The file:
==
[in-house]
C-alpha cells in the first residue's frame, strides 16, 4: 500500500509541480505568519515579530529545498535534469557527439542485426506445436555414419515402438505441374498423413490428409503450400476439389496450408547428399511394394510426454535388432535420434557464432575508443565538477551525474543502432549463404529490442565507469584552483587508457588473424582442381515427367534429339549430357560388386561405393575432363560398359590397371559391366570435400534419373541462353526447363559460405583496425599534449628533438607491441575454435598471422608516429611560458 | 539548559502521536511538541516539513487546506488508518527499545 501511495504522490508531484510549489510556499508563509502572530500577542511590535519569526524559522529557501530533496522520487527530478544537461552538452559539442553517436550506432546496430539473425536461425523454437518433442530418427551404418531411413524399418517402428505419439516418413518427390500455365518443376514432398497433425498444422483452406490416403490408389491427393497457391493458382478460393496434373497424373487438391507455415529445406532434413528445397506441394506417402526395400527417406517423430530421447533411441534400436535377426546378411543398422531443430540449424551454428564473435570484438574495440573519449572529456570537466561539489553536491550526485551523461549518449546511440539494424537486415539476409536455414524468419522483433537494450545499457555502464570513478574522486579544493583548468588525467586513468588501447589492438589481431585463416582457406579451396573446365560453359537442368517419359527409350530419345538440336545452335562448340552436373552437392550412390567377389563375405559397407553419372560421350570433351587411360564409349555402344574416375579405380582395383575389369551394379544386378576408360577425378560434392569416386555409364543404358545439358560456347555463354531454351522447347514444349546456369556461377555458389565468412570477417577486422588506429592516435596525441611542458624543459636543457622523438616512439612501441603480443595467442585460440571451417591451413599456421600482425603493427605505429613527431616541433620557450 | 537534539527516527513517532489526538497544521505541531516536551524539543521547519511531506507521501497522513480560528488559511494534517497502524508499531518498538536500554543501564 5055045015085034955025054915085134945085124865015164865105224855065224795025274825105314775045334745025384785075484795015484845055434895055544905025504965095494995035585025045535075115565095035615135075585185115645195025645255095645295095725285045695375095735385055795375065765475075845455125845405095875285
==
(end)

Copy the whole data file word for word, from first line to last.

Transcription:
[in-house]
C-alpha cells in the first residue's frame, strides 16, 4: 500500500509541480505568519515579530529545498535534469557527439542485426506445436555414419515402438505441374498423413490428409503450400476439389496450408547428399511394394510426454535388432535420434557464432575508443565538477551525474543502432549463404529490442565507469584552483587508457588473424582442381515427367534429339549430357560388386561405393575432363560398359590397371559391366570435400534419373541462353526447363559460405583496425599534449628533438607491441575454435598471422608516429611560458 | 539548559502521536511538541516539513487546506488508518527499545 501511495504522490508531484510549489510556499508563509502572530500577542511590535519569526524559522529557501530533496522520487527530478544537461552538452559539442553517436550506432546496430539473425536461425523454437518433442530418427551404418531411413524399418517402428505419439516418413518427390500455365518443376514432398497433425498444422483452406490416403490408389491427393497457391493458382478460393496434373497424373487438391507455415529445406532434413528445397506441394506417402526395400527417406517423430530421447533411441534400436535377426546378411543398422531443430540449424551454428564473435570484438574495440573519449572529456570537466561539489553536491550526485551523461549518449546511440539494424537486415539476409536455414524468419522483433537494450545499457555502464570513478574522486579544493583548468588525467586513468588501447589492438589481431585463416582457406579451396573446365560453359537442368517419359527409350530419345538440336545452335562448340552436373552437392550412390567377389563375405559397407553419372560421350570433351587411360564409349555402344574416375579405380582395383575389369551394379544386378576408360577425378560434392569416386555409364543404358545439358560456347555463354531454351522447347514444349546456369556461377555458389565468412570477417577486422588506429592516435596525441611542458624543459636543457622523438616512439612501441603480443595467442585460440571451417591451413599456421600482425603493427605505429613527431616541433620557450 | 537534539527516527513517532489526538497544521505541531516536551524539543521547519511531506507521501497522513480560528488559511494534517497502524508499531518498538536500554543501564 5055045015085034955025054915085134945085124865015164865105224855065224795025274825105314775045334745025384785075484795015484845055434895055544905025504965095494995035585025045535075115565095035615135075585185115645195025645255095645295095725285045695375095735385055795375065765475075845455125845405095875285